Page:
I just read this VERY good piece by photographer Tony Sleep about being asked to work for nothing.
Here is a brief bit from it that really resonated with me:
You see I don’t want your stinking “exposure”, I want mutually beneficial, productive relationships with clients. I try to behave with integrity, honesty and fairness, and I expect clients will do likewise. Exposure is the end of that process, not a means. Similarly with bylines. I don’t require applause earned by being a sucker. If free matters more than good, ask someone else.
Like most people I work because I need to pay bills and support myself, my work and my family. The fact that I love what I do is why I have spent 40 years persevering whilst going without stuff most people take for granted.
Vocation is not an invitation to disrespect.
The emphasis is mine, but that last sentence REALLY resonated with me.
This is why I have a hard time asking folks to test knit, or sample knit for very small money. The money for knitters is small because the design fees I receive are INSANELY small, so I knit most of my own samples.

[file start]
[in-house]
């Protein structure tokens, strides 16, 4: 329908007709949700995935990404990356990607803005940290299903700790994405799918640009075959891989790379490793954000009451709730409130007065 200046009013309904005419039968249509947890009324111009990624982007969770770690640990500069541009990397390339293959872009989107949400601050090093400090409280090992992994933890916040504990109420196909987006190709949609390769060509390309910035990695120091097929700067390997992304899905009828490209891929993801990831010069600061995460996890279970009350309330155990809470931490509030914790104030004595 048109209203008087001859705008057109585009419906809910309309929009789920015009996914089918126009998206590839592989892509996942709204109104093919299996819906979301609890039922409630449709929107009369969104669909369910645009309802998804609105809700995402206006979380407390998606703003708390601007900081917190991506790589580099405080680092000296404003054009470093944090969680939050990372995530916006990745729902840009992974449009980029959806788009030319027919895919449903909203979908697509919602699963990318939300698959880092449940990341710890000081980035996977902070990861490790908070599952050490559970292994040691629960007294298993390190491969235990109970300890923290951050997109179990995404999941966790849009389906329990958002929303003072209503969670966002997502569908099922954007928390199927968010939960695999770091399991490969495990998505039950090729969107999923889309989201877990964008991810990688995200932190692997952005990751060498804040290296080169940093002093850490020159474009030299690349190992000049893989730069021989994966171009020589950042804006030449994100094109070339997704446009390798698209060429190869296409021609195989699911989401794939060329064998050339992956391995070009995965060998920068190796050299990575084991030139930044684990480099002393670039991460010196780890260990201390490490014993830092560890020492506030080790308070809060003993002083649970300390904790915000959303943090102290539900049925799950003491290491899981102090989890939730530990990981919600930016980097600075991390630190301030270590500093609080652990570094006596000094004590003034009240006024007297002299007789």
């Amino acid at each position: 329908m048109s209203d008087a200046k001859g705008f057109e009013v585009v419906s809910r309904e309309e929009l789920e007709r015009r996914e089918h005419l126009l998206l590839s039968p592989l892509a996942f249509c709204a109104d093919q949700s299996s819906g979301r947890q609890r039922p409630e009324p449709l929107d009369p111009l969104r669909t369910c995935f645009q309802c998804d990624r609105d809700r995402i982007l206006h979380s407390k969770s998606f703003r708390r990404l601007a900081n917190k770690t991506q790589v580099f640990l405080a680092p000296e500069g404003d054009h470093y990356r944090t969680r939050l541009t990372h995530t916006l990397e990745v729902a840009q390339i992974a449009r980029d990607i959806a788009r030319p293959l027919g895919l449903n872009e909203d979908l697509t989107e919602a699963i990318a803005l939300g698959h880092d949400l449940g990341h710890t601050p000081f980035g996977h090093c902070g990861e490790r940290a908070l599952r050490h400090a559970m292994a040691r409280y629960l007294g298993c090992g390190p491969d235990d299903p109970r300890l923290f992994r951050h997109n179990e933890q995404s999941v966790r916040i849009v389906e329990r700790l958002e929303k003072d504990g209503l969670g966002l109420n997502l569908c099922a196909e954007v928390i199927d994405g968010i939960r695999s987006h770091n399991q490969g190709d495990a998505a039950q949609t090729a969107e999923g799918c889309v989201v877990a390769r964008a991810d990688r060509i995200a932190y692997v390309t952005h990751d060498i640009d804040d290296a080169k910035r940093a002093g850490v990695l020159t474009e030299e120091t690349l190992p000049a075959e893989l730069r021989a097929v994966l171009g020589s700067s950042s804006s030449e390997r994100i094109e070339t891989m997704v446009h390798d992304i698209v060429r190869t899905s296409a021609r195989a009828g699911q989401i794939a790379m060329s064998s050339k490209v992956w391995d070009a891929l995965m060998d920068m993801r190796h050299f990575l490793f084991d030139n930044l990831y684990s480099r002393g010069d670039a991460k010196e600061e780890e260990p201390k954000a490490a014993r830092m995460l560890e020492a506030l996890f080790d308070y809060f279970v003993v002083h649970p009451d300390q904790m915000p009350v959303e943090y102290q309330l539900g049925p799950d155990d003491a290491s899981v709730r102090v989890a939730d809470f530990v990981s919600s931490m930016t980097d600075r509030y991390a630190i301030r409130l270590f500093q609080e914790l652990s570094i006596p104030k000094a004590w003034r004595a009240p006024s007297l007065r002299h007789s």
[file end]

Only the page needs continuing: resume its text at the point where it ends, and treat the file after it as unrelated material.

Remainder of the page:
I just finished 2 hats for a friend who’s publishing a book. She assumed, and I have to admit I didn’t work hard to correct her, that I’d do each for $100. Each hat was at least 2 days of work, the fee should have been at least $250, but because she’s a friend I caved and said, “Sure!”
This was my own choice, I made it based on a previous relationship and I happened to have two hat patterns that I was toying with at the point that she contacted me.
You see, I can justify it ten ways from Sunday, but the truth is that if the editors, publishers, photographers, models were asked to work on a book or magazine for $5/hour, which is what this worked out to, they’d laugh and walk away.